Global Lambda Integrated Facility

GLIF Techs get the A for effort

25 March 2014 -- The GLIF Technical Working Group held a meeting on 19-20 March 2014 in conjunction with the 19th GENI Engineering Conference in Atlanta, USA. This was attended by 33 participants from North America, South America, Europe and the Asia-Pacific region, who discussed current GLIF activities, whilst looking ahead at how future research and education networks will be architected.

The GLIF Architecture Task Force led by Inder Monga (ESnet) discussed the increasing interest in multi-layer and SDN-enabled exchanges, and whether GLIF had a role to play in deployment, testing or operations. The issue of whether GLIF should have near or longer term considerations in terms of designing architecture was also discussed, and it was recognised relationship with the NREN CEO Forum Global Network Architecture activity should be clarified.

The Network Services Interface Task Force led by Inder Monga and John MacAuley (ESnet) had been heavily involved in the standardisation of the NSI Connection Services protocol version 2.0 through the Open Grid Forum. The focus was now on developing implementations that supported this, and in particular how authorisation and authentication should be undertaken. ESnet, SURFnet and RNP each presented their different approaches and the issues they had encountered, which provided useful feedback in advance of production deployment later in the year.

The AutoGOLE Task Force presented by John MacAuley reported that dynamic lightpath connections were now possible between 20 domains across the world using NSI-CS v2.0. Authentication and authorisation was being added for TNC 2014, with a complete demonstration including topology exchange slated for GLIF 2014 and SC'14.

The Performance Verification Task Force led by Jerry Sobieski (NORDUnet) had identified several emerging applications that were dependent on service guarantees, which therefore meant it was increasingly imperative to converge on standardised monitoring mechanisms. To this end, it was agreed there should be an activity to standardise on and implement perfSONAR globally.

The Software Defined Networking Architecture Task Force led by Eric Boyd (Internet2) heard about the initiatives being undertaken by ESnet, Internet2 and SURFnet, and discussed how these can be supported in a multi-domain environment. There would be further investigations into how GLIF could provide a multi-network testbed with SDN-enabled GOLEs.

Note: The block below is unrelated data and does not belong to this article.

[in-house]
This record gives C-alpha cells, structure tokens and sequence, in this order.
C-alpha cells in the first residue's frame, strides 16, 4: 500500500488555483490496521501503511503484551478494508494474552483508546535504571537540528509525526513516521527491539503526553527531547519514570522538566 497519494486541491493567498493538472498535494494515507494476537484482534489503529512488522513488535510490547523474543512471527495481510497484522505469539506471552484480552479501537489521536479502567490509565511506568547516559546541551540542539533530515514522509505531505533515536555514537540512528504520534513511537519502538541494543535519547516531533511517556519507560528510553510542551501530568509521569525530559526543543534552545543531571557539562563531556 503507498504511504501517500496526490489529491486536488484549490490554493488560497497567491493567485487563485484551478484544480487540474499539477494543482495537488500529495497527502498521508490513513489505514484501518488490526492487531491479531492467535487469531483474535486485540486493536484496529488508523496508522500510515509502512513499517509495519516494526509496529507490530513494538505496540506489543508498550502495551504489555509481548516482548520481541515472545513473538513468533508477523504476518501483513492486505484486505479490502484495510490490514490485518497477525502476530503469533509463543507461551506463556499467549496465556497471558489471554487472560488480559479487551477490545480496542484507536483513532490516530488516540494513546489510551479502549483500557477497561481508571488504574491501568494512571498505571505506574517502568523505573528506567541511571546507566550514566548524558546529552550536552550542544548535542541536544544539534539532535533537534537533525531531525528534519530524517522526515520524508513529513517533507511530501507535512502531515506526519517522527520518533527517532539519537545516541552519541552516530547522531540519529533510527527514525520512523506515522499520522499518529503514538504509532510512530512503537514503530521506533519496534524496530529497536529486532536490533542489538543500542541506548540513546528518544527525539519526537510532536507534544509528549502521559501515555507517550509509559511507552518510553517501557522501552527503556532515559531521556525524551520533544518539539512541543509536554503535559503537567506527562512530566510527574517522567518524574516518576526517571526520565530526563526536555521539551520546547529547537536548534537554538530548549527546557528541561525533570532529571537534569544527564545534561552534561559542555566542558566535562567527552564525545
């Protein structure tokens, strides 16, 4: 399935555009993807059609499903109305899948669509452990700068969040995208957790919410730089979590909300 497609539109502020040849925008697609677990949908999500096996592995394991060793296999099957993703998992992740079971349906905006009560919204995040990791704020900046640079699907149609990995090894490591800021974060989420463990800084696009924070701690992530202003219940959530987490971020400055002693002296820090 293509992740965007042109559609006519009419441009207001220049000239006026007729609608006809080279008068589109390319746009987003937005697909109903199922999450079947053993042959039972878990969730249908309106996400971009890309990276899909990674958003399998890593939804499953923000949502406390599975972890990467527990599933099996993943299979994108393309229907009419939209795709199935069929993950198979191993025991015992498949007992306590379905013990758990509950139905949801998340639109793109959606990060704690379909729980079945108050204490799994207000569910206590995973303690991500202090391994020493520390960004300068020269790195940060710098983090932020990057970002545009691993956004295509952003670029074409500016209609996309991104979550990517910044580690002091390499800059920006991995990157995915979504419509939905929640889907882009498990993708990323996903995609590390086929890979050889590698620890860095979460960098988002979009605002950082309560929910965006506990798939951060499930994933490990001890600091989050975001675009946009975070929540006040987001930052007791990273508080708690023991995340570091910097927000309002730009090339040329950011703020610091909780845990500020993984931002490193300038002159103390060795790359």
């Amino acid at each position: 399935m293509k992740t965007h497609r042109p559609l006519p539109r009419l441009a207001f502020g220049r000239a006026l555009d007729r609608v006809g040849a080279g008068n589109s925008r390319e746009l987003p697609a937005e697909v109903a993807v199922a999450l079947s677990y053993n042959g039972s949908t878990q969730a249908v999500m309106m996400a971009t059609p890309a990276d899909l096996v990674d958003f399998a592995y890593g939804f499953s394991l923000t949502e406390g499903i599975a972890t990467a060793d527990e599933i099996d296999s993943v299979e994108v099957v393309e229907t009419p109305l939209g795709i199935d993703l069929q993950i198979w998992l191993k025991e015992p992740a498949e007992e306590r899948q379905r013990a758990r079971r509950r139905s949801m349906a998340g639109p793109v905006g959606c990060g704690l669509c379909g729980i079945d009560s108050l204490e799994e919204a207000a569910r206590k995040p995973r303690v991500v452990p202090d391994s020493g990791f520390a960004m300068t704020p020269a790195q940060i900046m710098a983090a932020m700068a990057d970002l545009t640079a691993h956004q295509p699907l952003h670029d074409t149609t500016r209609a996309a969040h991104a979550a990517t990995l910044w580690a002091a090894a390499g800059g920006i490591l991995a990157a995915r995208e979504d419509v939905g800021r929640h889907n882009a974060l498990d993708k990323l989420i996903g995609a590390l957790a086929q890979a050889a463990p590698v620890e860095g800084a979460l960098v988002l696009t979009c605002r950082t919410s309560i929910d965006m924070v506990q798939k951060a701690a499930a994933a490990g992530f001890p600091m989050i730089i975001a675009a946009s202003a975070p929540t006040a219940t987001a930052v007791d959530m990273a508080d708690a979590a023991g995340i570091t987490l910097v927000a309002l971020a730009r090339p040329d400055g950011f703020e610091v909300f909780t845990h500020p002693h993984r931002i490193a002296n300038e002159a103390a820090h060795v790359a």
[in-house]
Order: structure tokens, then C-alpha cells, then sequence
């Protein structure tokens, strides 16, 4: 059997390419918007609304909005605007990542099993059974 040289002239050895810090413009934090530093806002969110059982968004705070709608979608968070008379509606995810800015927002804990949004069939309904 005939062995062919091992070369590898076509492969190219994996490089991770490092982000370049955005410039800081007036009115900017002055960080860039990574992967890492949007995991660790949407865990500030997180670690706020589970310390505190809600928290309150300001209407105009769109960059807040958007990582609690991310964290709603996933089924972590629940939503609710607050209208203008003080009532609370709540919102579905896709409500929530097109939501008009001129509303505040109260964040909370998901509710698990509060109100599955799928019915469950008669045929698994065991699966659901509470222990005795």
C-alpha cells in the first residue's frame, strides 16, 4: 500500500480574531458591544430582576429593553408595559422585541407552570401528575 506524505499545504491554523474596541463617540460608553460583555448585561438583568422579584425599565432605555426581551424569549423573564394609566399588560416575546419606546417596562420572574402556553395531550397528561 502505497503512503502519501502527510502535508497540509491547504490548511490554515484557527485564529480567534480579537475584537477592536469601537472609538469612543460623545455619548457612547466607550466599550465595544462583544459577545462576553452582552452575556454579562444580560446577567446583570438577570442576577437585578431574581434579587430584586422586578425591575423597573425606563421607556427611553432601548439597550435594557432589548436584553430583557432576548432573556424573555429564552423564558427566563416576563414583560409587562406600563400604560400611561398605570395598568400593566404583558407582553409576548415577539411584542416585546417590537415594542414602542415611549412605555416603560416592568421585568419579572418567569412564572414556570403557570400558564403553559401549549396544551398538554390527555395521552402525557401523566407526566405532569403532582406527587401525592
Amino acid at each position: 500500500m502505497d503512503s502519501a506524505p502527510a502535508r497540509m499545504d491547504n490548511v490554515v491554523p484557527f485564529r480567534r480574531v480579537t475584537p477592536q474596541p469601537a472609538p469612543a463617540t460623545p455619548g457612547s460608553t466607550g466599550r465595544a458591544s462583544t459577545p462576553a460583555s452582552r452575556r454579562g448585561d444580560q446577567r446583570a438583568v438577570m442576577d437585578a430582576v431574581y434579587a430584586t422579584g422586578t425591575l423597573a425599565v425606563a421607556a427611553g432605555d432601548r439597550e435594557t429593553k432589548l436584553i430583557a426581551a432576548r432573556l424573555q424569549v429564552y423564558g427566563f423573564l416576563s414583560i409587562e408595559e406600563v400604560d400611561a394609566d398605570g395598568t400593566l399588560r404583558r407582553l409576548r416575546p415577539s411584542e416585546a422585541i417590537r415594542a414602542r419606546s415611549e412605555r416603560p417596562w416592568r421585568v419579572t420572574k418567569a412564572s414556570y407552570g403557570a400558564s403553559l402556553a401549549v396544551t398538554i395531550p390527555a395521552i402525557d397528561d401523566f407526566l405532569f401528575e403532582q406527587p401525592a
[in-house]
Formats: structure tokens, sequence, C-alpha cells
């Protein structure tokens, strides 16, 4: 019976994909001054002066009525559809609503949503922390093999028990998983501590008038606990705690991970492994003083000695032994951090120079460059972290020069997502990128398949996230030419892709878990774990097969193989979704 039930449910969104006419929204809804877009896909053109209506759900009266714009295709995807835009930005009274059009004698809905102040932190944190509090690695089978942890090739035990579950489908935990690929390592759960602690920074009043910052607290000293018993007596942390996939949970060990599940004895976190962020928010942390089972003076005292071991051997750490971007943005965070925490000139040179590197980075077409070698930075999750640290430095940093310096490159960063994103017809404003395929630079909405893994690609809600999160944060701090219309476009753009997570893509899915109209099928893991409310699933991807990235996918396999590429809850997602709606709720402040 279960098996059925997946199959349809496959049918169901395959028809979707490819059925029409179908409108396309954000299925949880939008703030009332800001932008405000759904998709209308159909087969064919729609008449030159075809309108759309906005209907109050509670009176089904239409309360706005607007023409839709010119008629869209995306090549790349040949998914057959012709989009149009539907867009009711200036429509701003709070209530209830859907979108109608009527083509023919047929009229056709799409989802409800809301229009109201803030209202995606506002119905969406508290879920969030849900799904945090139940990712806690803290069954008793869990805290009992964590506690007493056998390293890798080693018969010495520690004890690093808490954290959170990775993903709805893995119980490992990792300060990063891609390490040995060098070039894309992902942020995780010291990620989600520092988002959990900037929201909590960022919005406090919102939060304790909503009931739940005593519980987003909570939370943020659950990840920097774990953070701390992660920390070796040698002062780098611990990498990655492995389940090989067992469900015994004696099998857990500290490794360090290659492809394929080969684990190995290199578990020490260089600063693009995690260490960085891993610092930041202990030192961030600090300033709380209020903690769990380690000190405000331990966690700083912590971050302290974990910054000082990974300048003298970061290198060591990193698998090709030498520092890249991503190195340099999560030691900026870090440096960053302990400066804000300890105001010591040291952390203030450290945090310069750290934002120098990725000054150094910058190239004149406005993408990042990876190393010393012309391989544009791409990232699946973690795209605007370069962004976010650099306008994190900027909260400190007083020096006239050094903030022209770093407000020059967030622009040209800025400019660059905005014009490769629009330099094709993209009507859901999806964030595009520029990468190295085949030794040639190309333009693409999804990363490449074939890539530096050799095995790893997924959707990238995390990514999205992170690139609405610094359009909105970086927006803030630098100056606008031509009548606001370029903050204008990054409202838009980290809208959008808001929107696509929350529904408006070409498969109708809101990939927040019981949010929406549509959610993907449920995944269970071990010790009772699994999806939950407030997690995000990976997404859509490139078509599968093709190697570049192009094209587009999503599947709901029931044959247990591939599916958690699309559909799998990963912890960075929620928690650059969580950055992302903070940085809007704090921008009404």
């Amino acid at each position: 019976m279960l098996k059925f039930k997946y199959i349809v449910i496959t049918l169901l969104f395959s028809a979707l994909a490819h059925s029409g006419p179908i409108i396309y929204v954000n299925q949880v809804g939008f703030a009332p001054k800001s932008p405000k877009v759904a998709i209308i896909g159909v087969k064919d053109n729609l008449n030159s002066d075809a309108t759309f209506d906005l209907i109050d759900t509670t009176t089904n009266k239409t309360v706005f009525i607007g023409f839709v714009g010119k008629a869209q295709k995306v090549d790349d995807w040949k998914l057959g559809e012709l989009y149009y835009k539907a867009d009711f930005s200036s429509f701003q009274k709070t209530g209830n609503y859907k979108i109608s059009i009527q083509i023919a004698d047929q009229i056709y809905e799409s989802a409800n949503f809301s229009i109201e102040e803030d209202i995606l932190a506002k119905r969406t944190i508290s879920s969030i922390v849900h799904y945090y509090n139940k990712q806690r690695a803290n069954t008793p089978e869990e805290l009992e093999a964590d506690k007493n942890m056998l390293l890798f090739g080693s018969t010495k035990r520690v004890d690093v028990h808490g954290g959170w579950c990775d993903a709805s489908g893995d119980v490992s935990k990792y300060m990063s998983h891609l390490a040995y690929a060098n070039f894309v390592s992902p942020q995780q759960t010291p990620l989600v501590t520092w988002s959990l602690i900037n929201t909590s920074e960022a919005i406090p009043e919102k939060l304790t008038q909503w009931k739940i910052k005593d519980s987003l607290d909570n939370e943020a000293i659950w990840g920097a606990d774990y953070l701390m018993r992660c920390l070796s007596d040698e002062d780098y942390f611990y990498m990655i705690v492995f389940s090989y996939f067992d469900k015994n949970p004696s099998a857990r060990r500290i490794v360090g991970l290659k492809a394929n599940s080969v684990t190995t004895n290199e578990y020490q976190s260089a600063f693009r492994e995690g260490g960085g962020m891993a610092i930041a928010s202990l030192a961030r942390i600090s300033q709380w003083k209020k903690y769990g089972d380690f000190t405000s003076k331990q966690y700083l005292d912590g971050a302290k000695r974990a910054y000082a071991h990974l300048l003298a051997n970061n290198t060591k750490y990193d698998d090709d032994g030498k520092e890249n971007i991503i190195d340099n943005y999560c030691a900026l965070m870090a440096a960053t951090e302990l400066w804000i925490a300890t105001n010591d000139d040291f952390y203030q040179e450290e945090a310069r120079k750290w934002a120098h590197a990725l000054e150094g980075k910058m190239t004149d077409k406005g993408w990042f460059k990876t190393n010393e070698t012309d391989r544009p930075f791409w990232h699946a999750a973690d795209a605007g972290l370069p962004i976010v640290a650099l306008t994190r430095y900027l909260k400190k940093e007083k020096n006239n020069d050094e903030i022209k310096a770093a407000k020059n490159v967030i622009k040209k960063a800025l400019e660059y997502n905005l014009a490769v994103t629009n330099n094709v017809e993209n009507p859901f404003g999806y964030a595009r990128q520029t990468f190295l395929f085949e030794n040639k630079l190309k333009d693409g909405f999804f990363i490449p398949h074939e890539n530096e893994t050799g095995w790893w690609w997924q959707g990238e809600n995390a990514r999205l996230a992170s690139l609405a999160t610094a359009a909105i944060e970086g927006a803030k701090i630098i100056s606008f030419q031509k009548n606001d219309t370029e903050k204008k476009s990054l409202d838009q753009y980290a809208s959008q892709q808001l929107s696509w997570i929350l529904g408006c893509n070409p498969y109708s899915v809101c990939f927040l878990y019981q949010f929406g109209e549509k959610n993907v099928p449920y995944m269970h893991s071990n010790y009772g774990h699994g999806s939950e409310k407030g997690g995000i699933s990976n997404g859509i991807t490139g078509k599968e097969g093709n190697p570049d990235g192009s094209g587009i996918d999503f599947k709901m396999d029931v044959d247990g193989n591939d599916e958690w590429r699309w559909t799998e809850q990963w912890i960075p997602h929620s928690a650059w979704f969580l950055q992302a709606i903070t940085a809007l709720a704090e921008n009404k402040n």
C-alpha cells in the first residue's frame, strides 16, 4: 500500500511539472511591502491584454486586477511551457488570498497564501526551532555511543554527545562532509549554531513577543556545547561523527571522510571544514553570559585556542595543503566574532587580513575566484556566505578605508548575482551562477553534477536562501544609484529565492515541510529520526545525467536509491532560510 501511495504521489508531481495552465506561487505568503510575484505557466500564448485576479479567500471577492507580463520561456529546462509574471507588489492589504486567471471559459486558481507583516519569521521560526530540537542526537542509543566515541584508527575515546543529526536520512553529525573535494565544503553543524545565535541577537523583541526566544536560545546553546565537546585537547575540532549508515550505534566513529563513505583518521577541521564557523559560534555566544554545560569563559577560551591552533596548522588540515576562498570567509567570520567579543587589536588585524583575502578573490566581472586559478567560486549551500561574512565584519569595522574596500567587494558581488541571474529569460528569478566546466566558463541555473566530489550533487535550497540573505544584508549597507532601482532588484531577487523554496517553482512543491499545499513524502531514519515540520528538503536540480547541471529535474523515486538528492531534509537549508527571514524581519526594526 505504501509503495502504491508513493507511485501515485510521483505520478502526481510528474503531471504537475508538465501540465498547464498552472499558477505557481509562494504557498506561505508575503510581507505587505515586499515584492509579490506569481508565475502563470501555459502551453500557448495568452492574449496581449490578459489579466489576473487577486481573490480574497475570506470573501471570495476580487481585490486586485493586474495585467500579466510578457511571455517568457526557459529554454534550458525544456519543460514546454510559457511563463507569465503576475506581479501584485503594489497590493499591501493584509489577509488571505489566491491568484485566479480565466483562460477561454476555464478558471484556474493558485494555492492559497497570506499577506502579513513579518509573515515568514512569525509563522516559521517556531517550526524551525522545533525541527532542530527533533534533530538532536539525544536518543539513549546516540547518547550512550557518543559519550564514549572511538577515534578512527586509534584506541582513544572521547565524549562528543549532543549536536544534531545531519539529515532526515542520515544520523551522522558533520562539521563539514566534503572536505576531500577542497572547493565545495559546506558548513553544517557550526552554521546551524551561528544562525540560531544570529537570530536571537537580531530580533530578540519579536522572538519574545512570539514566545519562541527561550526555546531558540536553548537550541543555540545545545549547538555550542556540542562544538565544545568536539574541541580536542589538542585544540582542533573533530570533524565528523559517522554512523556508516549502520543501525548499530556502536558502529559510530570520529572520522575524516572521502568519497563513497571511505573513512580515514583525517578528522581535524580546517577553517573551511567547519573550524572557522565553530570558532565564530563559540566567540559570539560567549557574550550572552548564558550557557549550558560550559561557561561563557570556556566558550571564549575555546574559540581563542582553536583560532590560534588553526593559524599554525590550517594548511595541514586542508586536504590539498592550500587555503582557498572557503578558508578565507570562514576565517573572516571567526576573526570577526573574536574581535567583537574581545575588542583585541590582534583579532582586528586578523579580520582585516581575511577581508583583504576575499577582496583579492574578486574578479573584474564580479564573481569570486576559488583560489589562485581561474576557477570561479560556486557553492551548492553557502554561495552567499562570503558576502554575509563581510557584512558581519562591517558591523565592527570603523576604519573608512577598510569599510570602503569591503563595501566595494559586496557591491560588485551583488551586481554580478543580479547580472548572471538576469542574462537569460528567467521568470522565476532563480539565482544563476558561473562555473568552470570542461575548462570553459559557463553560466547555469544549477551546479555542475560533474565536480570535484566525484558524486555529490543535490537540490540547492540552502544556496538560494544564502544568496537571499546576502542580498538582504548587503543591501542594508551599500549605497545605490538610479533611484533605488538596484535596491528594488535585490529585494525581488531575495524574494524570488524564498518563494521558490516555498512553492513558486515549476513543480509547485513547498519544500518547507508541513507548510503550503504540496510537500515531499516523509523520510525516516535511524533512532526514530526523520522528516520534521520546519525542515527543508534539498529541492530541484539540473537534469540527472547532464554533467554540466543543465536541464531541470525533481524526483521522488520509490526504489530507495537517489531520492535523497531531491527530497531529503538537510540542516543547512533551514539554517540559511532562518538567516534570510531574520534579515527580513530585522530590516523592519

A new area of activity is in network virtualisation, with presentation of the different approaches taken by GÉANT and Internet2. It was felt GLIF could facilitate a standard approach to defining services and requesting resources across testbeds, possibly in conjunction with a global resource request broker.

It was also announced that the GÉANT Open Exchange based at the London Harbour Exchange would become a production service from 1 April 2014. This could provide Layer 2 interconnectivity between GÉANT, ESnet, Internet2, ORIENTplus and UbuntuNet, with termination of the ANA 100G link also being considered.

Finally, it was agreed that the GOLE operator monthly teleconferences should be re-established, and that a new Demonstrations Task Force should be created to identify new and interesting applications and services that could be showcased during the Annual Global LambdaGrid Conferences.

Lars Fischer (NORDUnet) and Eric Boyd (Internet2), the Co-Chairs of the GLIF Technical Working Group, said the meeting demonstrated that a lot of useful work was being undertaken by the GLIF community, but that it was important to turn some of the new ideas into active work plans for the coming year. They also expressed thanks to GENI and the Georgia Tech for hosting the meeting.

The next meeting will be held during the 14th Annual LambdaGrid Workshop (GLIF 2014) in Queenstown, New Zealand on 30 September & 1 October 2014.

About GLIF -- The Global Lambda Integrated Facility (GLIF) is an international virtual organisation of NRENs, consortia and institutions that promotes lambda networking. GLIF provides lambdas internationally as an integrated facility to support data-intensive scientific research, and supports middleware development for lambda networking. It brings together some of the world's premier networking engineers to develop an international infrastructure by identifying equipment, connection requirements, and necessary engineering functions and services. More information is available on the GLIF website at